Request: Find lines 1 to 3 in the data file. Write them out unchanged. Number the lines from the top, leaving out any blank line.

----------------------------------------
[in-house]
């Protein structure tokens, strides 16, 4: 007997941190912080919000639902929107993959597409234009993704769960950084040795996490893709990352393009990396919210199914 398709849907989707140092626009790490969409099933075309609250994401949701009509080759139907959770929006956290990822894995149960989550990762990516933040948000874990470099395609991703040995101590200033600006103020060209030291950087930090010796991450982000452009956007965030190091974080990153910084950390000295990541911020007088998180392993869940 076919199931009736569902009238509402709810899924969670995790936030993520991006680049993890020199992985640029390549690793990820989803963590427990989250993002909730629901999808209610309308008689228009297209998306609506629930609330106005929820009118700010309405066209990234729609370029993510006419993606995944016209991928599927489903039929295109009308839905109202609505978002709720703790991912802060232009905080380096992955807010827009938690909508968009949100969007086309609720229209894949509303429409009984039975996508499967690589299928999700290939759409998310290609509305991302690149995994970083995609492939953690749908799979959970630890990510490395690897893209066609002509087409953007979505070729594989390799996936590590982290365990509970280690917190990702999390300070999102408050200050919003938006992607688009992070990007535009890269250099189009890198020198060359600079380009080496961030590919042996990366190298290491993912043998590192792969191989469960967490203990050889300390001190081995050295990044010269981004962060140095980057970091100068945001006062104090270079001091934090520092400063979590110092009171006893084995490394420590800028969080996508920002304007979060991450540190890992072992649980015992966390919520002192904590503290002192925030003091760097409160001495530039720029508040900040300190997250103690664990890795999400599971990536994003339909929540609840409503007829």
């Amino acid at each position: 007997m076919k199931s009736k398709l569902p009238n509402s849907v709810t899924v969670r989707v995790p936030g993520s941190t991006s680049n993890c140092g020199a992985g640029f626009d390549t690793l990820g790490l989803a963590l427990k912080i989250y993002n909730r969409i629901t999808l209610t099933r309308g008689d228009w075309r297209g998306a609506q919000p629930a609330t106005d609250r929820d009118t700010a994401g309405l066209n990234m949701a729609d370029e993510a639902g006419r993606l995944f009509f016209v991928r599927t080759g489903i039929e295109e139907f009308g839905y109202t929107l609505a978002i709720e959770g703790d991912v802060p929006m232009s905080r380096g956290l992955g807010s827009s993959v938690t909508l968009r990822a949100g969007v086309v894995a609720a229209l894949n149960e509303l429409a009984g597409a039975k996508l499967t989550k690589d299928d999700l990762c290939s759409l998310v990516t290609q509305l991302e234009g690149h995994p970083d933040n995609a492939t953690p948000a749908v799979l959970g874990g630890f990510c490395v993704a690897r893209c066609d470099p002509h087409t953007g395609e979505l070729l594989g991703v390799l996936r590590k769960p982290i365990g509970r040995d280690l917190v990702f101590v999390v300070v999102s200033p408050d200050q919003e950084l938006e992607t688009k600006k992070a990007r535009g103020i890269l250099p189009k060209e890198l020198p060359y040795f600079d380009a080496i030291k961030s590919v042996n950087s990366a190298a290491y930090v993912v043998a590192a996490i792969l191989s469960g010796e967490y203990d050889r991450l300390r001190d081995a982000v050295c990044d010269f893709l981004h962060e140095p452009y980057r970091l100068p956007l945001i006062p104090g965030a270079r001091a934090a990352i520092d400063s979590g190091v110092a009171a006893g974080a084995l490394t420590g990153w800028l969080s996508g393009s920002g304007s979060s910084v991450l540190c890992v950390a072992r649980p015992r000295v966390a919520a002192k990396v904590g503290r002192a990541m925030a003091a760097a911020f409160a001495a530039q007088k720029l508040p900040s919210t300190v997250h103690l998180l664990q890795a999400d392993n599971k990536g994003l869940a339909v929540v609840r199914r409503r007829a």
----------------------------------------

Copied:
[in-house]
């Protein structure tokens, strides 16, 4: 007997941190912080919000639902929107993959597409234009993704769960950084040795996490893709990352393009990396919210199914 398709849907989707140092626009790490969409099933075309609250994401949701009509080759139907959770929006956290990822894995149960989550990762990516933040948000874990470099395609991703040995101590200033600006103020060209030291950087930090010796991450982000452009956007965030190091974080990153910084950390000295990541911020007088998180392993869940 076919199931009736569902009238509402709810899924969670995790936030993520991006680049993890020199992985640029390549690793990820989803963590427990989250993002909730629901999808209610309308008689228009297209998306609506629930609330106005929820009118700010309405066209990234729609370029993510006419993606995944016209991928599927489903039929295109009308839905109202609505978002709720703790991912802060232009905080380096992955807010827009938690909508968009949100969007086309609720229209894949509303429409009984039975996508499967690589299928999700290939759409998310290609509305991302690149995994970083995609492939953690749908799979959970630890990510490395690897893209066609002509087409953007979505070729594989390799996936590590982290365990509970280690917190990702999390300070999102408050200050919003938006992607688009992070990007535009890269250099189009890198020198060359600079380009080496961030590919042996990366190298290491993912043998590192792969191989469960967490203990050889300390001190081995050295990044010269981004962060140095980057970091100068945001006062104090270079001091934090520092400063979590110092009171006893084995490394420590800028969080996508920002304007979060991450540190890992072992649980015992966390919520002192904590503290002192925030003091760097409160001495530039720029508040900040300190997250103690664990890795999400599971990536994003339909929540609840409503007829």
């Amino acid at each position: 007997m076919k199931s009736k398709l569902p009238n509402s849907v709810t899924v969670r989707v995790p936030g993520s941190t991006s680049n993890c140092g020199a992985g640029f626009d390549t690793l990820g790490l989803a963590l427990k912080i989250y993002n909730r969409i629901t999808l209610t099933r309308g008689d228009w075309r297209g998306a609506q919000p629930a609330t106005d609250r929820d009118t700010a994401g309405l066209n990234m949701a729609d370029e993510a639902g006419r993606l995944f009509f016209v991928r599927t080759g489903i039929e295109e139907f009308g839905y109202t929107l609505a978002i709720e959770g703790d991912v802060p929006m232009s905080r380096g956290l992955g807010s827009s993959v938690t909508l968009r990822a949100g969007v086309v894995a609720a229209l894949n149960e509303l429409a009984g597409a039975k996508l499967t989550k690589d299928d999700l990762c290939s759409l998310v990516t290609q509305l991302e234009g690149h995994p970083d933040n995609a492939t953690p948000a749908v799979l959970g874990g630890f990510c490395v993704a690897r893209c066609d470099p002509h087409t953007g395609e979505l070729l594989g991703v390799l996936r590590k769960p982290i365990g509970r040995d280690l917190v990702f101590v999390v300070v999102s200033p408050d200050q919003e950084l938006e992607t688009k600006k992070a990007r535009g103020i890269l250099p189009k060209e890198l020198p060359y040795f600079d380009a080496i030291k961030s590919v042996n950087s990366a190298a290491y930090v993912v043998a590192a996490i792969l191989s469960g010796e967490y203990d050889r991450l300390r001190d081995a982000v050295c990044d010269f893709l981004h962060e140095p452009y980057r970091l100068p956007l945001i006062p104090g965030a270079r001091a934090a990352i520092d400063s979590g190091v110092a009171a006893g974080a084995l490394t420590g990153w800028l969080s996508g393009s920002g304007s979060s910084v991450l540190c890992v950390a072992r649980p015992r000295v966390a919520a002192k990396v904590g503290r002192a990541m925030a003091a760097a911020f409160a001495a530039q007088k720029l508040p900040s919210t300190v997250h103690l998180l664990q890795a999400d392993n599971k990536g994003l869940a339909v929540v609840r199914r409503r007829a």